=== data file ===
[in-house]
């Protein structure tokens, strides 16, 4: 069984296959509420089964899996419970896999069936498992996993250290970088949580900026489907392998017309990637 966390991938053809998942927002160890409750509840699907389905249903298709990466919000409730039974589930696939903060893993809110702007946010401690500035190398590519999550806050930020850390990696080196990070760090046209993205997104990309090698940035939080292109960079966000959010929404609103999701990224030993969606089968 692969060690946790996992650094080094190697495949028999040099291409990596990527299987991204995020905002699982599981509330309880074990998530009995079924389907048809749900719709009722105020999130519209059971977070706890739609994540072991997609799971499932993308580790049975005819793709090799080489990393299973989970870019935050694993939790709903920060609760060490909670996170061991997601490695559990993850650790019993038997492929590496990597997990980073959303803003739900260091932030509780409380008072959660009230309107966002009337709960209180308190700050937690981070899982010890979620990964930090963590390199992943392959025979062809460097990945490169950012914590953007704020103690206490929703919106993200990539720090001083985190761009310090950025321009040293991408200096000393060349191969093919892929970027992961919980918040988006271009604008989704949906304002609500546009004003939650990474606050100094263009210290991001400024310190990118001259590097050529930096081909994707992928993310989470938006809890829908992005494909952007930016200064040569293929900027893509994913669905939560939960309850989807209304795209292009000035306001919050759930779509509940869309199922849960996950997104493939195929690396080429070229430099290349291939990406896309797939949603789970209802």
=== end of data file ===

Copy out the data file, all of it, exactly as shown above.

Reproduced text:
[in-house]
């Protein structure tokens, strides 16, 4: 069984296959509420089964899996419970896999069936498992996993250290970088949580900026489907392998017309990637 966390991938053809998942927002160890409750509840699907389905249903298709990466919000409730039974589930696939903060893993809110702007946010401690500035190398590519999550806050930020850390990696080196990070760090046209993205997104990309090698940035939080292109960079966000959010929404609103999701990224030993969606089968 692969060690946790996992650094080094190697495949028999040099291409990596990527299987991204995020905002699982599981509330309880074990998530009995079924389907048809749900719709009722105020999130519209059971977070706890739609994540072991997609799971499932993308580790049975005819793709090799080489990393299973989970870019935050694993939790709903920060609760060490909670996170061991997601490695559990993850650790019993038997492929590496990597997990980073959303803003739900260091932030509780409380008072959660009230309107966002009337709960209180308190700050937690981070899982010890979620990964930090963590390199992943392959025979062809460097990945490169950012914590953007704020103690206490929703919106993200990539720090001083985190761009310090950025321009040293991408200096000393060349191969093919892929970027992961919980918040988006271009604008989704949906304002609500546009004003939650990474606050100094263009210290991001400024310190990118001259590097050529930096081909994707992928993310989470938006809890829908992005494909952007930016200064040569293929900027893509994913669905939560939960309850989807209304795209292009000035306001919050759930779509509940869309199922849960996950997104493939195929690396080429070229430099290349291939990406896309797939949603789970209802």